I keep my fuel clean through polishing and good filtering, so I did not include injectors or a high-pressure pump.
I also bought a set of gaskets and all the hoses with pre-bend and made sure I could cobble together from spares other hose sizes that exist.
I had upgraded the alternator when I installed the engine and have the original (came with engine) as a spare with the different size belt it would need. I also carry a spare external regulator.
That about covers it: one last thing. I would suggest swapping out pumps etc. under the watchful eye of a mechanic, putting the new ones on and the old but still good one in spares (with appropriate gaskets and fittings). That way there will be fewer surprises when the time comes to do it in some remote anchorage.
I will be interested in what others suggest,
My best, Dick Stevenson, s/v Alchemy[/quote]
bwallace
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[quote=Bill Balme]Dick's suggestions look spot on to me. I don't carry the same things, but will investigate now. I considered getting all the hoses, but ended up talking myself into not, after reviewing each one carefully. I do have various (not all) gaskets and I carry a spare injector. I have 4 fuel, 4 oil and about a dozen Racor filters. I also have 3 impellers. I carry enough oil for maybe 3 changes. I also have a small alternator - need to check if I have the right belt for it!

I think I'll be visiting a Yanmar dealer to pick up a few more items this winter - since we have hopes to sail to Patagonia next year...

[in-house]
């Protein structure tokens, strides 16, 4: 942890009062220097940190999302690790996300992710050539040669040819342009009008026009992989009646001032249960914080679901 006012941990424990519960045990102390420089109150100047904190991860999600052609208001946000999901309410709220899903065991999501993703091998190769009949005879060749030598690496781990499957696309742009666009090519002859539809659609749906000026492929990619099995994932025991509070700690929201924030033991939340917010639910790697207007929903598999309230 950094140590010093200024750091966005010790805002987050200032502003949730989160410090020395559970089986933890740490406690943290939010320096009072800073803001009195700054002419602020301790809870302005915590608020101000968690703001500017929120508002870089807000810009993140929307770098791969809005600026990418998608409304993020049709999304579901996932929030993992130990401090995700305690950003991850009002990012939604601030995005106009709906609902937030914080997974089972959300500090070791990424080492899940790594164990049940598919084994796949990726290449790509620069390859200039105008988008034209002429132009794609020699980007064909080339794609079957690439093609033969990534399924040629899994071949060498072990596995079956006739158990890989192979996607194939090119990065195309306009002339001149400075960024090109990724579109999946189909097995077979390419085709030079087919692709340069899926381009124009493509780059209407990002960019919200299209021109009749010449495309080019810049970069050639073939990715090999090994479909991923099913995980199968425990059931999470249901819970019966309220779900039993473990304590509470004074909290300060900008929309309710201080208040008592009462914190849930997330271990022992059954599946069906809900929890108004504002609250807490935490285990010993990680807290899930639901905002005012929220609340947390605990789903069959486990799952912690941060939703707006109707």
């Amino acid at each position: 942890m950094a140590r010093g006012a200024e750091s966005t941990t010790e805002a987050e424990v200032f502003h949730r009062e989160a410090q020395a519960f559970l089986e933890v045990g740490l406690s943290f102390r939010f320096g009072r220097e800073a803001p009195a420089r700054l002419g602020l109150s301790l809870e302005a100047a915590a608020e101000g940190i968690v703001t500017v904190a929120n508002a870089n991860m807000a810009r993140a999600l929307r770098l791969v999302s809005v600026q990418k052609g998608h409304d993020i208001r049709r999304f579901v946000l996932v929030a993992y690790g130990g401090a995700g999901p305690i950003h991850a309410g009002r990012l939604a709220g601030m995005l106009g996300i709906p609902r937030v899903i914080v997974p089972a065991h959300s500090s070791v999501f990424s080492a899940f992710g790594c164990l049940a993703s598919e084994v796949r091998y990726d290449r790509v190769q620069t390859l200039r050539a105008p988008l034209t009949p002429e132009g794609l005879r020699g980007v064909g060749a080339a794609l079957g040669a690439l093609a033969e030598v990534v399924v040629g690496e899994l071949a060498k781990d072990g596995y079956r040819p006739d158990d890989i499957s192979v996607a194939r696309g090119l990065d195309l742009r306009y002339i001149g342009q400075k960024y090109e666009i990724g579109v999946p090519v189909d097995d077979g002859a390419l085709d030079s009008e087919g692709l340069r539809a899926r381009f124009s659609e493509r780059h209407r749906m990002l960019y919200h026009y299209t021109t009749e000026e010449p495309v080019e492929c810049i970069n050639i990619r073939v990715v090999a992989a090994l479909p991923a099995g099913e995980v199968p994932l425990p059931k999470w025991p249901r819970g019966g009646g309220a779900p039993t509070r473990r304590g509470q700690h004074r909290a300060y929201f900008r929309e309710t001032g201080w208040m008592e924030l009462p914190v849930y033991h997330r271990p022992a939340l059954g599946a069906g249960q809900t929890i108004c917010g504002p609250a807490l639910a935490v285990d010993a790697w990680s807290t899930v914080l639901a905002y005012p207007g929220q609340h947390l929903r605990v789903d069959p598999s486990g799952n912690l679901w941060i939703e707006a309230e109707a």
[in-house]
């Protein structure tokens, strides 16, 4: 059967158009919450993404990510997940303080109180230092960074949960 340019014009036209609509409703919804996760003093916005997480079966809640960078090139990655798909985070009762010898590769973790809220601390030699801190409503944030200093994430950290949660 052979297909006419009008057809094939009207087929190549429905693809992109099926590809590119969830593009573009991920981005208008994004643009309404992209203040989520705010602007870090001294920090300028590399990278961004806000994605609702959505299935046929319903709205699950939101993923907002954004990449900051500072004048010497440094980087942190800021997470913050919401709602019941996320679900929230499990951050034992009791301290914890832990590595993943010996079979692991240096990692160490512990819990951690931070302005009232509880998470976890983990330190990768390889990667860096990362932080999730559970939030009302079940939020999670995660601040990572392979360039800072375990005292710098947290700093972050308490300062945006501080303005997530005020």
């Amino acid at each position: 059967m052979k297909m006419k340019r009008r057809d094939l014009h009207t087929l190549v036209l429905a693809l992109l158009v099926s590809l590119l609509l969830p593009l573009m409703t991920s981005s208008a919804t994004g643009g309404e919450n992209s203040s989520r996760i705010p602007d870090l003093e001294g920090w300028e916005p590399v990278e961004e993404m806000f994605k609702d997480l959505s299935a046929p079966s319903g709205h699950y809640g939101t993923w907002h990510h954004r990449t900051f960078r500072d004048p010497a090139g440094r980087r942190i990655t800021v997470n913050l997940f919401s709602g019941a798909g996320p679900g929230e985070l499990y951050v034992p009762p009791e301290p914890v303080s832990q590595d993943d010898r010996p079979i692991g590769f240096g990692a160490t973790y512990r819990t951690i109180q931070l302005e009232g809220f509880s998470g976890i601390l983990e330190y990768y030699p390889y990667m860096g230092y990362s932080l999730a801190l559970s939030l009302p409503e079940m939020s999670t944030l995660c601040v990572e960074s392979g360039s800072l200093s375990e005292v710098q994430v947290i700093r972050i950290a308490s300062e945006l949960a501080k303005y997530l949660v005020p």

Getting stuck - even in the nicest places - while waiting for parts is extremely frustrating - we just had to wait 3 weeks in the Azores for a package to arrive. Stuff what you can wherever you can![/quote]


I agree with Dicks list, if buying staters and alternators there are many available which although not Yanmar make are half the price of the engine manufacturers. The only other suggestion I make is in regard to refrigeration. A black art, but I found we could buy 134a refrigerant in small canisters in some Countries Panama especially. Together with a recharge hose and connections. Once across the Pacific back to first world countries. There are many restrictions on buying refrigerant. You end up using extremely expensive fridge engineers who do not always understand how marine refrigeration systems work. We use the Frigaboat fridge and freezer. And with a bit of knowledge have been able to keep,all,our cooling going at a small price. We have only been able to buy gas once in Italy. Cold beer makes life more comfortable.
Brian. S/V Darramy
bwallace
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To follow up on my refrigeration comments. Recharging a Frigoboat system does not need an engineer if you are reasonably competent.
I used the "Frigomatic R134A charging guidlines which can now be downloaded from the net [color=rgb(0, 102, 33)][font=arial, sans-serif]www.oyster-owners.com/wp.../Frigomatic%20R134a%20charging%20guidelines.pdf[/font][/color]
[color=rgb(0, 102, 33)][font=arial, sans-serif]I now see that there are now many articles available, but this particular one has held me in good stead for many years.[/font][/color]
[color=rgb(0, 102, 33)][font=arial, sans-serif]Note if buying refrigerant ensure it is not for car air con systems as there is too much oil in the gas and it will bugger up your compressor.[/font][/color]
[color=rgb(0, 102, 33)][font=arial, sans-serif]I actually carry a spare compressor on board which will work for the fridge and or the freezer. but I have not needed it, Probably because I have it on board![/font][/color]
[color=rgb(0, 102, 33)][font=arial, sans-serif]
[/font][/color]
[color=#006621]The other comment I will add is in regard to water makers, which are fairly essential for Pacific Cruising. (we spent 4 years in the Pacific) and if you have one, carry essential spares, and understand how it all works.[/color]
[color=#006621]Making a contact at the manufacturer is also good practice for advise.[/color]